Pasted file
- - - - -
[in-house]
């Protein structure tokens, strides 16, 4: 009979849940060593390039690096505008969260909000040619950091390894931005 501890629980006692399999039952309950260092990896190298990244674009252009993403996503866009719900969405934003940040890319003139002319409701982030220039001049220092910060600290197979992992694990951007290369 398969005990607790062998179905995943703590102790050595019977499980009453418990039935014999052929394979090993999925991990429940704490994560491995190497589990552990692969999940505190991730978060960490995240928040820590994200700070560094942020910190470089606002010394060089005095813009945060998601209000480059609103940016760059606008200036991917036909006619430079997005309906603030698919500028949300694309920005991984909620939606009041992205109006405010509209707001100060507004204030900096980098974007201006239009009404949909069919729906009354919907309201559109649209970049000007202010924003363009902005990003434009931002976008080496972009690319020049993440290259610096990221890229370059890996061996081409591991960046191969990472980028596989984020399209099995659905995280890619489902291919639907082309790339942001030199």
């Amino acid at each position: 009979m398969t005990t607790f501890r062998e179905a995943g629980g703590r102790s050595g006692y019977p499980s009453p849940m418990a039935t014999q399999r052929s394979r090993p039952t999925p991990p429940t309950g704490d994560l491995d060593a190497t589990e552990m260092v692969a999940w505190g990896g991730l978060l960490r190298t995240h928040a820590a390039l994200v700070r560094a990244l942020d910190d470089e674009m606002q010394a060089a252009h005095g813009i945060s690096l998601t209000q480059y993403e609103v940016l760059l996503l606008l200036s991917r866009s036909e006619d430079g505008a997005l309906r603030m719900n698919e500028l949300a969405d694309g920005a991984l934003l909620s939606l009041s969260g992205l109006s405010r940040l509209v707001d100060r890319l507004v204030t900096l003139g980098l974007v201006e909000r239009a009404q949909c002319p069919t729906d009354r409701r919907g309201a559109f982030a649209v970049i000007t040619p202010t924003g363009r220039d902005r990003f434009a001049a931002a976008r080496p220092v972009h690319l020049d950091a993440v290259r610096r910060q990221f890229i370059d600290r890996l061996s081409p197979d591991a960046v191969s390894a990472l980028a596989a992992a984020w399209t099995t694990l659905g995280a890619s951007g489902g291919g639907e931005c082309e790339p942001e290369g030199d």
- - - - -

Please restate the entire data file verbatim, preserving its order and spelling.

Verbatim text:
[in-house]
């Protein structure tokens, strides 16, 4: 009979849940060593390039690096505008969260909000040619950091390894931005 501890629980006692399999039952309950260092990896190298990244674009252009993403996503866009719900969405934003940040890319003139002319409701982030220039001049220092910060600290197979992992694990951007290369 398969005990607790062998179905995943703590102790050595019977499980009453418990039935014999052929394979090993999925991990429940704490994560491995190497589990552990692969999940505190991730978060960490995240928040820590994200700070560094942020910190470089606002010394060089005095813009945060998601209000480059609103940016760059606008200036991917036909006619430079997005309906603030698919500028949300694309920005991984909620939606009041992205109006405010509209707001100060507004204030900096980098974007201006239009009404949909069919729906009354919907309201559109649209970049000007202010924003363009902005990003434009931002976008080496972009690319020049993440290259610096990221890229370059890996061996081409591991960046191969990472980028596989984020399209099995659905995280890619489902291919639907082309790339942001030199």
């Amino acid at each position: 009979m398969t005990t607790f501890r062998e179905a995943g629980g703590r102790s050595g006692y019977p499980s009453p849940m418990a039935t014999q399999r052929s394979r090993p039952t999925p991990p429940t309950g704490d994560l491995d060593a190497t589990e552990m260092v692969a999940w505190g990896g991730l978060l960490r190298t995240h928040a820590a390039l994200v700070r560094a990244l942020d910190d470089e674009m606002q010394a060089a252009h005095g813009i945060s690096l998601t209000q480059y993403e609103v940016l760059l996503l606008l200036s991917r866009s036909e006619d430079g505008a997005l309906r603030m719900n698919e500028l949300a969405d694309g920005a991984l934003l909620s939606l009041s969260g992205l109006s405010r940040l509209v707001d100060r890319l507004v204030t900096l003139g980098l974007v201006e909000r239009a009404q949909c002319p069919t729906d009354r409701r919907g309201a559109f982030a649209v970049i000007t040619p202010t924003g363009r220039d902005r990003f434009a001049a931002a976008r080496p220092v972009h690319l020049d950091a993440v290259r610096r910060q990221f890229i370059d600290r890996l061996s081409p197979d591991a960046v191969s390894a990472l980028a596989a992992a984020w399209t099995t694990l659905g995280a890619s951007g489902g291919g639907e931005c082309e790339p942001e290369g030199d």